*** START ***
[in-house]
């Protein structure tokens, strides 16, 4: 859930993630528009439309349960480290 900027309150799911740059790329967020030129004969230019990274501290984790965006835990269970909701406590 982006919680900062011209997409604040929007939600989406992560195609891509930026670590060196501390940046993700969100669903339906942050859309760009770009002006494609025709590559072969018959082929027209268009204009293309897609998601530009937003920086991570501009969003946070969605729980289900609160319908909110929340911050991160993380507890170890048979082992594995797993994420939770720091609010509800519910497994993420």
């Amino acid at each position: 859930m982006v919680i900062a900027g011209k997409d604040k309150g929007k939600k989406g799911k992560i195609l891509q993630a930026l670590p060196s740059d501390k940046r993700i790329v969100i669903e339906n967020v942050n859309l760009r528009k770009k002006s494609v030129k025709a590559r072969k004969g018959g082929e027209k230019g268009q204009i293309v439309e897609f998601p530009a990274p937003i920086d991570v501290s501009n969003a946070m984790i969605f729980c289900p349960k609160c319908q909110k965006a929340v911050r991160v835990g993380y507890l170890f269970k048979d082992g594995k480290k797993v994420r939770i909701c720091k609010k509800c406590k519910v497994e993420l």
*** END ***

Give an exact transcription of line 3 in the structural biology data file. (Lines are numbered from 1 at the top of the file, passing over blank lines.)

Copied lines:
């Amino acid at each position: 859930m982006v919680i900062a900027g011209k997409d604040k309150g929007k939600k989406g799911k992560i195609l891509q993630a930026l670590p060196s740059d501390k940046r993700i790329v969100i669903e339906n967020v942050n859309l760009r528009k770009k002006s494609v030129k025709a590559r072969k004969g018959g082929e027209k230019g268009q204009i293309v439309e897609f998601p530009a990274p937003i920086d991570v501290s501009n969003a946070m984790i969605f729980c289900p349960k609160c319908q909110k965006a929340v911050r991160v835990g993380y507890l170890f269970k048979d082992g594995k480290k797993v994420r939770i909701c720091k609010k509800c406590k519910v497994e993420l």